Indiana fares poorly in a “Grading the States” report issued this month by the Network for Public Education. One of 17 states to receive an F for its school privatization policies, it is near the bottom overall and for its policies on vouchers and charter schools.
That’s hardly surprising. Indiana’s Republican-dominated government has aggressively promoted charter schools for over a decade and vouchers for years. For a time, the right-wing American Legislative Exchange Council advised states to “do what Indiana does” on education.
But it seems that other states may have caught up. Arizona, Florida, Georgia, North Carolina and Nevada all rank lower than Indiana in supporting public education, according to the Network for Public Education report. Indiana is 46th overall, 45th for vouchers and 42nd for charter schools.
The 29-page report, written by Tanya Clay House, a former U.S. Department of Education official, starts with the position that charter schools and voucher programs undermine the public schools that serve most students in the United States.
“The proliferation of privatization programs in the states and the redirecting of public resources for the benefit of a small percentage of the student population belies (the) principle of equality of opportunity for all students,” it says. “Privatization … weakens our democracy and often sacrifices the rights and opportunities of the majority for the presumed advantage of a small percentage of students.”
To arrive at grades for the states, the report examines not only whether they have charter schools and voucher or voucher-like programs (education savings accounts, tuition tax credits, etc.), but whether they have policies that provide oversight and hold charter and voucher schools accountable.
Indiana appears to be worse than most but not as bad as some in those areas. Voucher schools in Indiana administer standardized tests and receive A-to-F grades from the state. But they aren’t subject to public-records laws, and they can discriminate in religion, sexual orientation and aptitude. Indiana charter schools are supposed to be held accountable for performance, but in fact it’s up to their authorizers to make that happen. Some charter schools – especially some online charter schools – produce abysmal results without facing consequences.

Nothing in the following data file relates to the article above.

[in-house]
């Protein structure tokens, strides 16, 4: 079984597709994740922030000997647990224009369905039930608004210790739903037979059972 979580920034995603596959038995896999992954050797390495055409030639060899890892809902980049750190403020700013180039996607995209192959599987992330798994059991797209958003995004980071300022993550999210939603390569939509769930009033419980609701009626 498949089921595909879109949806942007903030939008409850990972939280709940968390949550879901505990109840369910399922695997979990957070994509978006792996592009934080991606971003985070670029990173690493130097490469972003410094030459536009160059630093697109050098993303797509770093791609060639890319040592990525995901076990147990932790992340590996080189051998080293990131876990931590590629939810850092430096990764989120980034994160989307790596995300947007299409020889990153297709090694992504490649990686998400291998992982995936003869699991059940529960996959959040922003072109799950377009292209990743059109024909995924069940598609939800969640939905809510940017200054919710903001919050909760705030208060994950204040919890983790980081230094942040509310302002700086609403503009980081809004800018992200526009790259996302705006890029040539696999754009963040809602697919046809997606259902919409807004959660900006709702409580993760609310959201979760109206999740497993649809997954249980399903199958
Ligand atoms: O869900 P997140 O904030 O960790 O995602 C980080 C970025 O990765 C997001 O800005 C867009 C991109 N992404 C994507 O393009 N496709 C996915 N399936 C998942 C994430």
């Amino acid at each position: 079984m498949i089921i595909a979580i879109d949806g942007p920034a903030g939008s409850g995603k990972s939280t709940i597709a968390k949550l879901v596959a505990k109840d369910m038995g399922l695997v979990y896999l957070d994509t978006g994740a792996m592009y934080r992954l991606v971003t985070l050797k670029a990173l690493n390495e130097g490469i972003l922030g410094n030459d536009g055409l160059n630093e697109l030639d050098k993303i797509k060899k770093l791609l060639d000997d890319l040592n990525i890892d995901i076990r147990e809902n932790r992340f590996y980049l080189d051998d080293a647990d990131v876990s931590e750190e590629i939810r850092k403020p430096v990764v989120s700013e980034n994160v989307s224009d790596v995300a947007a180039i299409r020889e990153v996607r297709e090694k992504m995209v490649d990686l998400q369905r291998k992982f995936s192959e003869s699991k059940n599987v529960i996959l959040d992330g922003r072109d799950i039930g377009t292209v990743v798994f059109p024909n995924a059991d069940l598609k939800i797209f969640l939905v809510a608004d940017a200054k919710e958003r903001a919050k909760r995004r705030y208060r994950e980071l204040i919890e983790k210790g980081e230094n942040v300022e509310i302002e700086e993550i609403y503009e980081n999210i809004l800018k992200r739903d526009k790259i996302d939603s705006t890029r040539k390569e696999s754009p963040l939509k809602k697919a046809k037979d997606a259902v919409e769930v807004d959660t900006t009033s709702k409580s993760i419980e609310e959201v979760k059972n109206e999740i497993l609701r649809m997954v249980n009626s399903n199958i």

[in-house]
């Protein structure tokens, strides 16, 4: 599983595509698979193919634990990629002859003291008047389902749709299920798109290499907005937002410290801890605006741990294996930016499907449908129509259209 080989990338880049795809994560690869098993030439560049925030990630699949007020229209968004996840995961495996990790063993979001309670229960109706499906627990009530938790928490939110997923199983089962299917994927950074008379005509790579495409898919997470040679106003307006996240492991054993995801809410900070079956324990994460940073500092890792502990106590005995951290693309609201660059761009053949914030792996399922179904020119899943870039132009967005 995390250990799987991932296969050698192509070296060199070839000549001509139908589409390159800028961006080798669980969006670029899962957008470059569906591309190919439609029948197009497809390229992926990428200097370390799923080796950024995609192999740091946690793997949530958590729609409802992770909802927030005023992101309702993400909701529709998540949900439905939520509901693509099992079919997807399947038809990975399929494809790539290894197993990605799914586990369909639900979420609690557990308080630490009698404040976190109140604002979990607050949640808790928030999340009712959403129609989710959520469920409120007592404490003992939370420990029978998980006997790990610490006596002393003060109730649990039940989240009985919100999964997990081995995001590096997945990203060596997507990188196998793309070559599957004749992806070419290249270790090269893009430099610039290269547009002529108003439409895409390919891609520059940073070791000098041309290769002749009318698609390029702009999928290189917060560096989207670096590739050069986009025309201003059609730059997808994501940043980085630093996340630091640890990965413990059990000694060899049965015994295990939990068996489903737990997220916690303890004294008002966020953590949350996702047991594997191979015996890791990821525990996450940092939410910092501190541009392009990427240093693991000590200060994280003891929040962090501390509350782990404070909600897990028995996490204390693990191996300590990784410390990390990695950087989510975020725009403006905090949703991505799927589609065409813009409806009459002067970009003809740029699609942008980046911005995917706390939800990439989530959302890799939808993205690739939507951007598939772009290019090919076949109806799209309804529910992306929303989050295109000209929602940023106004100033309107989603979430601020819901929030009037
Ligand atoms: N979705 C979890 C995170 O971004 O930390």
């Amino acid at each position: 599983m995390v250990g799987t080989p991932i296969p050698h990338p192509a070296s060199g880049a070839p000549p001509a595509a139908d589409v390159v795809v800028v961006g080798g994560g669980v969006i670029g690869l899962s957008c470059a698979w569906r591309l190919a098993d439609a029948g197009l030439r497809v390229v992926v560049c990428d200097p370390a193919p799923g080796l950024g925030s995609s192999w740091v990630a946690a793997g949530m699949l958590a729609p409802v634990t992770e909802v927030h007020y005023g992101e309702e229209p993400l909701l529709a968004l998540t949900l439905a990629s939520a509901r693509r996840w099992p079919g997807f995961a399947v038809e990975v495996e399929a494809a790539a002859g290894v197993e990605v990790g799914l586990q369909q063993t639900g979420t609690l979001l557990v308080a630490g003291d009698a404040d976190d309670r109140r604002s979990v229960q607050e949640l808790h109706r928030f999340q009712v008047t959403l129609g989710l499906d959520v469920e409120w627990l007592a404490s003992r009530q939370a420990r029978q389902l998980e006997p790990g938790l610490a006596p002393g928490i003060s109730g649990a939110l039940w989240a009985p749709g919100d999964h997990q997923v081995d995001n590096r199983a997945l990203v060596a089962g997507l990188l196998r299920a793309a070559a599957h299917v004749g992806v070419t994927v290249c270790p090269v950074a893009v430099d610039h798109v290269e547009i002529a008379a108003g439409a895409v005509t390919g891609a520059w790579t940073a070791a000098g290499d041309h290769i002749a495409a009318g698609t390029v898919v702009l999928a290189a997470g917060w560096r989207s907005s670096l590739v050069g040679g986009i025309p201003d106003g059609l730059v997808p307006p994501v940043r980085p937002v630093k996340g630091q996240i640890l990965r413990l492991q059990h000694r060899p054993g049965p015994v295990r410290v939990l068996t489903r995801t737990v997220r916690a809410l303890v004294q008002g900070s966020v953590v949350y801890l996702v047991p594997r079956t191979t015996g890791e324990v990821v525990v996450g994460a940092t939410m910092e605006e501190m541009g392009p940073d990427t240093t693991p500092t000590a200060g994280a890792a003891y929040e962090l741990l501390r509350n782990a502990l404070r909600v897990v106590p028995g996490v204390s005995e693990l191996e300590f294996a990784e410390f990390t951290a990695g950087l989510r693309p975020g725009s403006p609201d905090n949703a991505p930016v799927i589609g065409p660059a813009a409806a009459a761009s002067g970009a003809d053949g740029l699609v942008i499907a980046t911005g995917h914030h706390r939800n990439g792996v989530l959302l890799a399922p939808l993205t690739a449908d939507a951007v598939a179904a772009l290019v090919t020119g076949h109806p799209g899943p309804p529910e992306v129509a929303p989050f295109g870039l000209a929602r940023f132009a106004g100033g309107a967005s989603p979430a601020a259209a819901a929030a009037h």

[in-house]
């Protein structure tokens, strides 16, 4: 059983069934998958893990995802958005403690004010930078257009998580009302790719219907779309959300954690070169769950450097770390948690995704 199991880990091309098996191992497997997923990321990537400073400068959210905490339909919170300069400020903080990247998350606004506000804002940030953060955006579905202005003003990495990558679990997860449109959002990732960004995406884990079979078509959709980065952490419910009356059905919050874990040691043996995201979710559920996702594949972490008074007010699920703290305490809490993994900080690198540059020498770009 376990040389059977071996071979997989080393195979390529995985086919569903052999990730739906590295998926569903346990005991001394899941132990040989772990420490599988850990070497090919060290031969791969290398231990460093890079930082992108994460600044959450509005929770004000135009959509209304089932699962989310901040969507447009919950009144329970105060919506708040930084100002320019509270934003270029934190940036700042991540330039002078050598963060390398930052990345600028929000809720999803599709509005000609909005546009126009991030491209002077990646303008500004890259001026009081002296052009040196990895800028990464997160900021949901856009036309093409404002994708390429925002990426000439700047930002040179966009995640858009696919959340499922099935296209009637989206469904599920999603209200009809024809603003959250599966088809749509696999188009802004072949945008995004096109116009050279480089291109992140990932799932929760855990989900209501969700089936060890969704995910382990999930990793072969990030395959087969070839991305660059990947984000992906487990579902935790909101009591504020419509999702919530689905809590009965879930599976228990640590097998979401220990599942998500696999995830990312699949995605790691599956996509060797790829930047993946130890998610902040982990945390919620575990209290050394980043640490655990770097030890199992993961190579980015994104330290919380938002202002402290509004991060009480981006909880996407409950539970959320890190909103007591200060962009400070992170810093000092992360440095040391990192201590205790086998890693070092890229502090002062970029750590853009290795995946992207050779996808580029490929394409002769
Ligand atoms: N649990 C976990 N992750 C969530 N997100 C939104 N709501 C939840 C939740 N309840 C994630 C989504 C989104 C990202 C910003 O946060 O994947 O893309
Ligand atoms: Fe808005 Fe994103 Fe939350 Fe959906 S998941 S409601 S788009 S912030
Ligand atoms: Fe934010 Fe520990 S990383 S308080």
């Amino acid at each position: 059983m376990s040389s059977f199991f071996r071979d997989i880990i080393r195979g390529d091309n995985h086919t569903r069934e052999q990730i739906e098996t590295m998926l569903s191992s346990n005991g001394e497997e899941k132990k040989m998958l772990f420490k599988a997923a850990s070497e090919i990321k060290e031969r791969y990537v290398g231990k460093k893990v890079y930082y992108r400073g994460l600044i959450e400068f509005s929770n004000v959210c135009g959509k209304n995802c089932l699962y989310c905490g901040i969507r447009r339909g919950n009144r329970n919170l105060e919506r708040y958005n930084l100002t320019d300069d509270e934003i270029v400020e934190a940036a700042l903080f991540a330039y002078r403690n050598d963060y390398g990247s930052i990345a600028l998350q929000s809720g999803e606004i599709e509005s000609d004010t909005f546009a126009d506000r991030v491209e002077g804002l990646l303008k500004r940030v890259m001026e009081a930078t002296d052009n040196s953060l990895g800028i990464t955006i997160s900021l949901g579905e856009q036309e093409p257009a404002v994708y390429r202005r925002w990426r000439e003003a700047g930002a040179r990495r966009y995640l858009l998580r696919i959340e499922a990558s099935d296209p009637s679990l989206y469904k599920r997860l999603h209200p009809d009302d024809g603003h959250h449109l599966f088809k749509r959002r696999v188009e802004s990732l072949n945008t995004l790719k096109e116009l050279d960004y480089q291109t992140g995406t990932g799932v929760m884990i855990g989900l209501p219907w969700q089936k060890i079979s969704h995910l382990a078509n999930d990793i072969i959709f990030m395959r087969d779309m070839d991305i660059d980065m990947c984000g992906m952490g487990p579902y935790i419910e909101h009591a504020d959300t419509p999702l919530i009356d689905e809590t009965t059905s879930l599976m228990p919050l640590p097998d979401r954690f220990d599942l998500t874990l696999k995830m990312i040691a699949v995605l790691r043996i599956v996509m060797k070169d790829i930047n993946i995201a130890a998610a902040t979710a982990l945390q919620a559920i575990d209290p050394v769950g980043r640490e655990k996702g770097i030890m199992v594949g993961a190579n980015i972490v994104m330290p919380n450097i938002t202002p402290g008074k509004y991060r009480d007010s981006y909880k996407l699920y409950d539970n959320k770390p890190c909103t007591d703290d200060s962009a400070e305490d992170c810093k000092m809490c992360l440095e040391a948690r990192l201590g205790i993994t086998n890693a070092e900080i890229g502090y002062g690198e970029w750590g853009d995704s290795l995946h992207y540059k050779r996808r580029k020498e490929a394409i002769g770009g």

The report makes these recommendations:
- States shouldn’t use vouchers to get around bans on public funding of religion.
- There should be a moratorium on voucher programs; existing programs should be phased out.
- Taxpayers should get the same tax breaks for donating to public schools that they get for funding private schools, scholarship programs or home schooling.
- All charter schools should be established by local public-school districts. (In Indiana, they can be authorized by the districts, the Indianapolis mayor, public or private colleges and a state board).
- In keeping with an NAACP statement, there should be a moratorium on new charter schools and existing schools should ensure the civil rights of all students.
- Instead of diverting resources, states and the federal government should invest in public schools to make them better for all students.
It’s refreshing to see an organization that supports public schools getting into this state ratings game. School-choice organizations have done it for a long time, and their reports put Indiana near the top. ALEC ranks the state third with a grade of B+. EdChoice ranks it fourth for students in voucher programs and sixth for spending on the programs. The National Alliance for Public Charter Schools says Indiana has the “strongest charter school law in the nation.”